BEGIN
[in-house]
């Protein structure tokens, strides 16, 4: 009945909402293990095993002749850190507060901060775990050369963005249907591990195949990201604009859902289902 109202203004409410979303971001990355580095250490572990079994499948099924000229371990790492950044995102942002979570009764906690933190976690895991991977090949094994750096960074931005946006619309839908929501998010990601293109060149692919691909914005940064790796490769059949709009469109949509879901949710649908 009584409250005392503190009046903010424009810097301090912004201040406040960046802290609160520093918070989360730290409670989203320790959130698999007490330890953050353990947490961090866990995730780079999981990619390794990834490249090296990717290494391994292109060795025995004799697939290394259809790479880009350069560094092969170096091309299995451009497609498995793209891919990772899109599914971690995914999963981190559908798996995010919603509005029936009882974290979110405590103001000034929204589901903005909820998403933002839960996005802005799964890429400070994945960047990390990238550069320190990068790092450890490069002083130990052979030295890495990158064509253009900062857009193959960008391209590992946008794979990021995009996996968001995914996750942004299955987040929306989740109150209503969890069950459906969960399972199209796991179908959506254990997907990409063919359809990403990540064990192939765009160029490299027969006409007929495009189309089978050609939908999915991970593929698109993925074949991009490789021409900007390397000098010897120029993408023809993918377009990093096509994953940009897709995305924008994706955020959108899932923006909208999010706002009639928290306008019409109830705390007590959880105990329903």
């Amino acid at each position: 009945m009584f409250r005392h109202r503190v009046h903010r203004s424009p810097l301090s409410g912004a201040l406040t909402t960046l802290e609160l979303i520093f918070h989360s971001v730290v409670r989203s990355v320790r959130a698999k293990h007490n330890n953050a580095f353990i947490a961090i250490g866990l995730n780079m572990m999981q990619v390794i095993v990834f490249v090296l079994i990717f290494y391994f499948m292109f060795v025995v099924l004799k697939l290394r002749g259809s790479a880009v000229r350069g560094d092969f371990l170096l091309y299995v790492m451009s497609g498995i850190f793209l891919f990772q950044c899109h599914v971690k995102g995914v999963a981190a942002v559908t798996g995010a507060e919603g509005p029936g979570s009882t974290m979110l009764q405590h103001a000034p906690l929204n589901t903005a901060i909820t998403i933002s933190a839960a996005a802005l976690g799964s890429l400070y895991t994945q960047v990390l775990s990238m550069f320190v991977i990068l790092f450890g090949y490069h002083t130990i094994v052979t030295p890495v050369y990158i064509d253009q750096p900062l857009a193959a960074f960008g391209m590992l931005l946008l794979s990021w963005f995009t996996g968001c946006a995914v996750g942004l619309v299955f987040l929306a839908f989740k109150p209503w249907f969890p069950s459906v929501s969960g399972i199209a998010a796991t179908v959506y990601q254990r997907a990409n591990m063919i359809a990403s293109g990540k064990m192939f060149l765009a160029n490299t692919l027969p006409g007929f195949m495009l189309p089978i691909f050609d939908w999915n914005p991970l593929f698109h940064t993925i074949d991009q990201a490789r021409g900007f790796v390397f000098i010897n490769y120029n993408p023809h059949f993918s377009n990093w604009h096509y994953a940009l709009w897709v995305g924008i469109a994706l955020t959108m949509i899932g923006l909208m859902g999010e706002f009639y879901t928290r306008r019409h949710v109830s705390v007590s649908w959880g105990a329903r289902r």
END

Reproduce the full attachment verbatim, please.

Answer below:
[in-house]
């Protein structure tokens, strides 16, 4: 009945909402293990095993002749850190507060901060775990050369963005249907591990195949990201604009859902289902 109202203004409410979303971001990355580095250490572990079994499948099924000229371990790492950044995102942002979570009764906690933190976690895991991977090949094994750096960074931005946006619309839908929501998010990601293109060149692919691909914005940064790796490769059949709009469109949509879901949710649908 009584409250005392503190009046903010424009810097301090912004201040406040960046802290609160520093918070989360730290409670989203320790959130698999007490330890953050353990947490961090866990995730780079999981990619390794990834490249090296990717290494391994292109060795025995004799697939290394259809790479880009350069560094092969170096091309299995451009497609498995793209891919990772899109599914971690995914999963981190559908798996995010919603509005029936009882974290979110405590103001000034929204589901903005909820998403933002839960996005802005799964890429400070994945960047990390990238550069320190990068790092450890490069002083130990052979030295890495990158064509253009900062857009193959960008391209590992946008794979990021995009996996968001995914996750942004299955987040929306989740109150209503969890069950459906969960399972199209796991179908959506254990997907990409063919359809990403990540064990192939765009160029490299027969006409007929495009189309089978050609939908999915991970593929698109993925074949991009490789021409900007390397000098010897120029993408023809993918377009990093096509994953940009897709995305924008994706955020959108899932923006909208999010706002009639928290306008019409109830705390007590959880105990329903």
């Amino acid at each position: 009945m009584f409250r005392h109202r503190v009046h903010r203004s424009p810097l301090s409410g912004a201040l406040t909402t960046l802290e609160l979303i520093f918070h989360s971001v730290v409670r989203s990355v320790r959130a698999k293990h007490n330890n953050a580095f353990i947490a961090i250490g866990l995730n780079m572990m999981q990619v390794i095993v990834f490249v090296l079994i990717f290494y391994f499948m292109f060795v025995v099924l004799k697939l290394r002749g259809s790479a880009v000229r350069g560094d092969f371990l170096l091309y299995v790492m451009s497609g498995i850190f793209l891919f990772q950044c899109h599914v971690k995102g995914v999963a981190a942002v559908t798996g995010a507060e919603g509005p029936g979570s009882t974290m979110l009764q405590h103001a000034p906690l929204n589901t903005a901060i909820t998403i933002s933190a839960a996005a802005l976690g799964s890429l400070y895991t994945q960047v990390l775990s990238m550069f320190v991977i990068l790092f450890g090949y490069h002083t130990i094994v052979t030295p890495v050369y990158i064509d253009q750096p900062l857009a193959a960074f960008g391209m590992l931005l946008l794979s990021w963005f995009t996996g968001c946006a995914v996750g942004l619309v299955f987040l929306a839908f989740k109150p209503w249907f969890p069950s459906v929501s969960g399972i199209a998010a796991t179908v959506y990601q254990r997907a990409n591990m063919i359809a990403s293109g990540k064990m192939f060149l765009a160029n490299t692919l027969p006409g007929f195949m495009l189309p089978i691909f050609d939908w999915n914005p991970l593929f698109h940064t993925i074949d991009q990201a490789r021409g900007f790796v390397f000098i010897n490769y120029n993408p023809h059949f993918s377009n990093w604009h096509y994953a940009l709009w897709v995305g924008i469109a994706l955020t959108m949509i899932g923006l909208m859902g999010e706002f009639y879901t928290r306008r019409h949710v109830s705390v007590s649908w959880g105990a329903r289902r």